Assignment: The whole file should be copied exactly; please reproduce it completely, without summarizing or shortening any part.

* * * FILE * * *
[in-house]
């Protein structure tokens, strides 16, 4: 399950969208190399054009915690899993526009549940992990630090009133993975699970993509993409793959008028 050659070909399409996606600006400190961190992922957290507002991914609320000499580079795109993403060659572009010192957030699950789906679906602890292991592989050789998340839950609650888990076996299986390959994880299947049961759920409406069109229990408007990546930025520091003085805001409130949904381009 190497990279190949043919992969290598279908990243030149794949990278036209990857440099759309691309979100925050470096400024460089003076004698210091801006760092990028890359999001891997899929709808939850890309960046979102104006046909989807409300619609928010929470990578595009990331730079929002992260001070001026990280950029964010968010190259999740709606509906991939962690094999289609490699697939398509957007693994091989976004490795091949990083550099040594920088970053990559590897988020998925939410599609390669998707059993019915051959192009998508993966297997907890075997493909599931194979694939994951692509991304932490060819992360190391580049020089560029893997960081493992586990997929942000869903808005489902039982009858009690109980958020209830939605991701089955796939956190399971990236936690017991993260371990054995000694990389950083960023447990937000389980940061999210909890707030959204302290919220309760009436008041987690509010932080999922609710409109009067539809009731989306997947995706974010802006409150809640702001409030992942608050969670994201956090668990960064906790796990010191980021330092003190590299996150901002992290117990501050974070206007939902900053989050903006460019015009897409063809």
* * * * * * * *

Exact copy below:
[in-house]
């Protein structure tokens, strides 16, 4: 399950969208190399054009915690899993526009549940992990630090009133993975699970993509993409793959008028 050659070909399409996606600006400190961190992922957290507002991914609320000499580079795109993403060659572009010192957030699950789906679906602890292991592989050789998340839950609650888990076996299986390959994880299947049961759920409406069109229990408007990546930025520091003085805001409130949904381009 190497990279190949043919992969290598279908990243030149794949990278036209990857440099759309691309979100925050470096400024460089003076004698210091801006760092990028890359999001891997899929709808939850890309960046979102104006046909989807409300619609928010929470990578595009990331730079929002992260001070001026990280950029964010968010190259999740709606509906991939962690094999289609490699697939398509957007693994091989976004490795091949990083550099040594920088970053990559590897988020998925939410599609390669998707059993019915051959192009998508993966297997907890075997493909599931194979694939994951692509991304932490060819992360190391580049020089560029893997960081493992586990997929942000869903808005489902039982009858009690109980958020209830939605991701089955796939956190399971990236936690017991993260371990054995000694990389950083960023447990937000389980940061999210909890707030959204302290919220309760009436008041987690509010932080999922609710409109009067539809009731989306997947995706974010802006409150809640702001409030992942608050969670994201956090668990960064906790796990010191980021330092003190590299996150901002992290117990501050974070206007939902900053989050903006460019015009897409063809």